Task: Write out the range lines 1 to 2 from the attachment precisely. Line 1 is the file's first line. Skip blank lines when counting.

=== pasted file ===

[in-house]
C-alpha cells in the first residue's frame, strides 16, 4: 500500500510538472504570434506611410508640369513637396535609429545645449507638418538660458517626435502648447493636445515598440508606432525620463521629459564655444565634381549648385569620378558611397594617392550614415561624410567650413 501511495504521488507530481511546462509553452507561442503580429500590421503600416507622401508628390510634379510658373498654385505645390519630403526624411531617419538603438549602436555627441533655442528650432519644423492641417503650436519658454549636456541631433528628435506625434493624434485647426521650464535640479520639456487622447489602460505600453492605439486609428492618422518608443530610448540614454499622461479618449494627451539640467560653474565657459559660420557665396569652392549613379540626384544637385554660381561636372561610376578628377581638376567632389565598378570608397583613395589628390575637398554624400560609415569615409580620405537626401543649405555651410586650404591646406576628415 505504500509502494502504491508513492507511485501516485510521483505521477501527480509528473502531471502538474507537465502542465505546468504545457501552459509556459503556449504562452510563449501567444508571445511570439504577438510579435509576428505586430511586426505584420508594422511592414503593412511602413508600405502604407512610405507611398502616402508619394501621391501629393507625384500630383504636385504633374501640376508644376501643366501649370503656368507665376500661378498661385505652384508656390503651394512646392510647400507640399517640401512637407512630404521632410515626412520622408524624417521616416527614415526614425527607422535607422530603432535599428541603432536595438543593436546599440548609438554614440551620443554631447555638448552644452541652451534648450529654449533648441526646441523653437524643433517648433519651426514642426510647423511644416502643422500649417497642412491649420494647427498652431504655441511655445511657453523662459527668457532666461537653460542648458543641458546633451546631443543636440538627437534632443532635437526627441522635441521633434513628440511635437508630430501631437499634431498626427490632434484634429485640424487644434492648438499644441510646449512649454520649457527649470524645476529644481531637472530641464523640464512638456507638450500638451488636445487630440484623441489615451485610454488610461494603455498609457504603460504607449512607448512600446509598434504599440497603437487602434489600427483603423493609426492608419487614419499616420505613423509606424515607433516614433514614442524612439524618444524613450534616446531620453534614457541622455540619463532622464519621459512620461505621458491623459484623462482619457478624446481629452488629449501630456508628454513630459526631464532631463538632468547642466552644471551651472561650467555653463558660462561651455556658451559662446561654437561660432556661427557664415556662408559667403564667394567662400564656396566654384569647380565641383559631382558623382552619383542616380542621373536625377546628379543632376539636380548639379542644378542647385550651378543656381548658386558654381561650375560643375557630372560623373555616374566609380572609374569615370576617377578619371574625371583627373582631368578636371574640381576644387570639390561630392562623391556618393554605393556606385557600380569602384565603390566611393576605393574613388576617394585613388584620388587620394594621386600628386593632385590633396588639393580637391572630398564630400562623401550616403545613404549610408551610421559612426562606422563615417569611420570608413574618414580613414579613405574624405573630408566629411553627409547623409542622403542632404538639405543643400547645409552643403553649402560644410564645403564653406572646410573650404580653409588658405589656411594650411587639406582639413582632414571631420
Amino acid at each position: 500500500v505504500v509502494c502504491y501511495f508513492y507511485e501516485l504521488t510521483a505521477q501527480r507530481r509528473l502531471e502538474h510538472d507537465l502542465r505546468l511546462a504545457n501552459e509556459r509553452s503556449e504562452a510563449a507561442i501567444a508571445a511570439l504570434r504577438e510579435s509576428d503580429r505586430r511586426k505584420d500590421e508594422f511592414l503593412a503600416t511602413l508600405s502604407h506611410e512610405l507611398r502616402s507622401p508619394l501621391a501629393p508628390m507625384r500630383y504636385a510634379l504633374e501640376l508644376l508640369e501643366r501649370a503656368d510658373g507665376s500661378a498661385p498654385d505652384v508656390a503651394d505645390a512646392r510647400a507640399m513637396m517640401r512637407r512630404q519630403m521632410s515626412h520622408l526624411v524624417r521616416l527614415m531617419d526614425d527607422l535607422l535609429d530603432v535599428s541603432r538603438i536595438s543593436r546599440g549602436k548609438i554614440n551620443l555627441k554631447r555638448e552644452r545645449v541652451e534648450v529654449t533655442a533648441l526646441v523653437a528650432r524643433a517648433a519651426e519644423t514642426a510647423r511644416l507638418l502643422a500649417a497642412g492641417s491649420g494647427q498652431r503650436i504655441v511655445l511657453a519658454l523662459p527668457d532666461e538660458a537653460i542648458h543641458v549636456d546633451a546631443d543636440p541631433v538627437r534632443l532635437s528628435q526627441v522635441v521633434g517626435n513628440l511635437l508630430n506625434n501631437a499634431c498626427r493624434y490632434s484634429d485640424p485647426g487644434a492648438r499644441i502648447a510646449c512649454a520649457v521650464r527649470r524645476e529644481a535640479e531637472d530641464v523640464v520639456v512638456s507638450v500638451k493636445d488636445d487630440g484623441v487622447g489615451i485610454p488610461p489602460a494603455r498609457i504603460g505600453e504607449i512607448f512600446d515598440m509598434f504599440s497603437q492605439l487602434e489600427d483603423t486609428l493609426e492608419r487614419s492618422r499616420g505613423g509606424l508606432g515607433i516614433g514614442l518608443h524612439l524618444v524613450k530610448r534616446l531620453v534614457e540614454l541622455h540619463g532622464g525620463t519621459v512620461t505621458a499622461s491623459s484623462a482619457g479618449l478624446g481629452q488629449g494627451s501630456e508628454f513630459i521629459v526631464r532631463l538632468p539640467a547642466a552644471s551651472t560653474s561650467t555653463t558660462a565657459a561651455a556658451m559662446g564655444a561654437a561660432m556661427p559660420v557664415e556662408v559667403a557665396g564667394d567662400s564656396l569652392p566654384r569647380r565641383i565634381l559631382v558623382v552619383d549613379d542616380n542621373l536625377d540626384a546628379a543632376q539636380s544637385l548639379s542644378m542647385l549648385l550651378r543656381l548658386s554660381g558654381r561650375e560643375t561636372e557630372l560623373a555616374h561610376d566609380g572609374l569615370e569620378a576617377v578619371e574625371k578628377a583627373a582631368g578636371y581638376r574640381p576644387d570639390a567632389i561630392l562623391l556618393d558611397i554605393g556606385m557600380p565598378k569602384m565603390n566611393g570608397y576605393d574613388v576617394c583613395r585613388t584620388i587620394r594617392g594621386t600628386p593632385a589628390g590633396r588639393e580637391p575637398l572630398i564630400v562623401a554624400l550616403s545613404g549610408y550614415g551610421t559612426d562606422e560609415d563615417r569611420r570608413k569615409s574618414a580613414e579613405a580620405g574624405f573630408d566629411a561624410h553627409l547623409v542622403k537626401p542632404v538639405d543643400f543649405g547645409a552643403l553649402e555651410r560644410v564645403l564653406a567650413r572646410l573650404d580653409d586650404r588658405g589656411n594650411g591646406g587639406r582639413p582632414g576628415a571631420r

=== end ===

[in-house]
C-alpha cells in the first residue's frame, strides 16, 4: 500500500510538472504570434506611410508640369513637396535609429545645449507638418538660458517626435502648447493636445515598440508606432525620463521629459564655444565634381549648385569620378558611397594617392550614415561624410567650413 501511495504521488507530481511546462509553452507561442503580429500590421503600416507622401508628390510634379510658373498654385505645390519630403526624411531617419538603438549602436555627441533655442528650432519644423492641417503650436519658454549636456541631433528628435506625434493624434485647426521650464535640479520639456487622447489602460505600453492605439486609428492618422518608443530610448540614454499622461479618449494627451539640467560653474565657459559660420557665396569652392549613379540626384544637385554660381561636372561610376578628377581638376567632389565598378570608397583613395589628390575637398554624400560609415569615409580620405537626401543649405555651410586650404591646406576628415 505504500509502494502504491508513492507511485501516485510521483505521477501527480509528473502531471502538474507537465502542465505546468504545457501552459509556459503556449504562452510563449501567444508571445511570439504577438510579435509576428505586430511586426505584420508594422511592414503593412511602413508600405502604407512610405507611398502616402508619394501621391501629393507625384500630383504636385504633374501640376508644376501643366501649370503656368507665376500661378498661385505652384508656390503651394512646392510647400507640399517640401512637407512630404521632410515626412520622408524624417521616416527614415526614425527607422535607422530603432535599428541603432536595438543593436546599440548609438554614440551620443554631447555638448552644452541652451534648450529654449533648441526646441523653437524643433517648433519651426514642426510647423511644416502643422500649417497642412491649420494647427498652431504655441511655445511657453523662459527668457532666461537653460542648458543641458546633451546631443543636440538627437534632443532635437526627441522635441521633434513628440511635437508630430501631437499634431498626427490632434484634429485640424487644434492648438499644441510646449512649454520649457527649470524645476529644481531637472530641464523640464512638456507638450500638451488636445487630440484623441489615451485610454488610461494603455498609457504603460504607449512607448512600446509598434504599440497603437487602434489600427483603423493609426492608419487614419499616420505613423509606424515607433516614433514614442524612439524618444524613450534616446531620453534614457541622455540619463532622464519621459512620461505621458491623459484623462482619457478624446481629452488629449501630456508628454513630459526631464532631463538632468547642466552644471551651472561650467555653463558660462561651455556658451559662446561654437561660432556661427557664415556662408559667403564667394567662400564656396566654384569647380565641383559631382558623382552619383542616380542621373536625377546628379543632376539636380548639379542644378542647385550651378543656381548658386558654381561650375560643375557630372560623373555616374566609380572609374569615370576617377578619371574625371583627373582631368578636371574640381576644387570639390561630392562623391556618393554605393556606385557600380569602384565603390566611393576605393574613388576617394585613388584620388587620394594621386600628386593632385590633396588639393580637391572630398564630400562623401550616403545613404549610408551610421559612426562606422563615417569611420570608413574618414580613414579613405574624405573630408566629411553627409547623409542622403542632404538639405543643400547645409552643403553649402560644410564645403564653406572646410573650404580653409588658405589656411594650411587639406582639413582632414571631420